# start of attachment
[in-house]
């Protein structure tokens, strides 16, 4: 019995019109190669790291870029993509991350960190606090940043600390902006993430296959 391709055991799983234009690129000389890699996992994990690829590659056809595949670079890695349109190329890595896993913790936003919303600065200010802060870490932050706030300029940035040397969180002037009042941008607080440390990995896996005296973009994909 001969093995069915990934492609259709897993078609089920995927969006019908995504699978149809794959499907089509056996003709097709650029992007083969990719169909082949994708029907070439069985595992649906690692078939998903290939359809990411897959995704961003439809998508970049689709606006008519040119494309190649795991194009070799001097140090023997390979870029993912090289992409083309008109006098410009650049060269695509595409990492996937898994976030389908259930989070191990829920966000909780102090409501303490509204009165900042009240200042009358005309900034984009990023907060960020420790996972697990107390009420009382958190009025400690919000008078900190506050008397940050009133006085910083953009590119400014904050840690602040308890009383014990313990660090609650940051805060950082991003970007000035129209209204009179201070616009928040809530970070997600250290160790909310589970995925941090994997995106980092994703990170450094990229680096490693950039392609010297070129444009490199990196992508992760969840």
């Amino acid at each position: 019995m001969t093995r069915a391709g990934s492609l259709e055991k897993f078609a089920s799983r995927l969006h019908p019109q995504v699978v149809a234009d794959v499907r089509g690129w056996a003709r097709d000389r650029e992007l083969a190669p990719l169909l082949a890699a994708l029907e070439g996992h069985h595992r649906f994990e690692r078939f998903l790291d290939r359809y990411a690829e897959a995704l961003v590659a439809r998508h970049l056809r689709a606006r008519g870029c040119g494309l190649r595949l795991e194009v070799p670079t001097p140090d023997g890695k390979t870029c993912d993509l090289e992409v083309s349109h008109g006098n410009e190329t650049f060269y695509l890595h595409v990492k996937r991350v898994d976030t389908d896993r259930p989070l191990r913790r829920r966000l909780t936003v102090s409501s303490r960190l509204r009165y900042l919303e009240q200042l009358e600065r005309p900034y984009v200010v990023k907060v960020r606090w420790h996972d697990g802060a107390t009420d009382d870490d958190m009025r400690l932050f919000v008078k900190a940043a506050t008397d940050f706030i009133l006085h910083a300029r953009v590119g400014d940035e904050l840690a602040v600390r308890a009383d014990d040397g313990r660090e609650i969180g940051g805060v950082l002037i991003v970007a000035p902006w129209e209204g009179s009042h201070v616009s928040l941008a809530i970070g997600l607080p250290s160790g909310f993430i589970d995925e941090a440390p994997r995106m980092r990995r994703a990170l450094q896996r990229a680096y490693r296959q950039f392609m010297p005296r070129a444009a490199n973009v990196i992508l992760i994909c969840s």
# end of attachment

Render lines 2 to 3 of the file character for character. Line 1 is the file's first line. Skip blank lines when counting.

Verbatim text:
């Protein structure tokens, strides 16, 4: 019995019109190669790291870029993509991350960190606090940043600390902006993430296959 391709055991799983234009690129000389890699996992994990690829590659056809595949670079890695349109190329890595896993913790936003919303600065200010802060870490932050706030300029940035040397969180002037009042941008607080440390990995896996005296973009994909 001969093995069915990934492609259709897993078609089920995927969006019908995504699978149809794959499907089509056996003709097709650029992007083969990719169909082949994708029907070439069985595992649906690692078939998903290939359809990411897959995704961003439809998508970049689709606006008519040119494309190649795991194009070799001097140090023997390979870029993912090289992409083309008109006098410009650049060269695509595409990492996937898994976030389908259930989070191990829920966000909780102090409501303490509204009165900042009240200042009358005309900034984009990023907060960020420790996972697990107390009420009382958190009025400690919000008078900190506050008397940050009133006085910083953009590119400014904050840690602040308890009383014990313990660090609650940051805060950082991003970007000035129209209204009179201070616009928040809530970070997600250290160790909310589970995925941090994997995106980092994703990170450094990229680096490693950039392609010297070129444009490199990196992508992760969840």
């Amino acid at each position: 019995m001969t093995r069915a391709g990934s492609l259709e055991k897993f078609a089920s799983r995927l969006h019908p019109q995504v699978v149809a234009d794959v499907r089509g690129w056996a003709r097709d000389r650029e992007l083969a190669p990719l169909l082949a890699a994708l029907e070439g996992h069985h595992r649906f994990e690692r078939f998903l790291d290939r359809y990411a690829e897959a995704l961003v590659a439809r998508h970049l056809r689709a606006r008519g870029c040119g494309l190649r595949l795991e194009v070799p670079t001097p140090d023997g890695k390979t870029c993912d993509l090289e992409v083309s349109h008109g006098n410009e190329t650049f060269y695509l890595h595409v990492k996937r991350v898994d976030t389908d896993r259930p989070l191990r913790r829920r966000l909780t936003v102090s409501s303490r960190l509204r009165y900042l919303e009240q200042l009358e600065r005309p900034y984009v200010v990023k907060v960020r606090w420790h996972d697990g802060a107390t009420d009382d870490d958190m009025r400690l932050f919000v008078k900190a940043a506050t008397d940050f706030i009133l006085h910083a300029r953009v590119g400014d940035e904050l840690a602040v600390r308890a009383d014990d040397g313990r660090e609650i969180g940051g805060v950082l002037i991003v970007a000035p902006w129209e209204g009179s009042h201070v616009s928040l941008a809530i970070g997600l607080p250290s160790g909310f993430i589970d995925e941090a440390p994997r995106m980092r990995r994703a990170l450094q896996r990229a680096y490693r296959q950039f392609m010297p005296r070129a444009a490199n973009v990196i992508l992760i994909c969840s």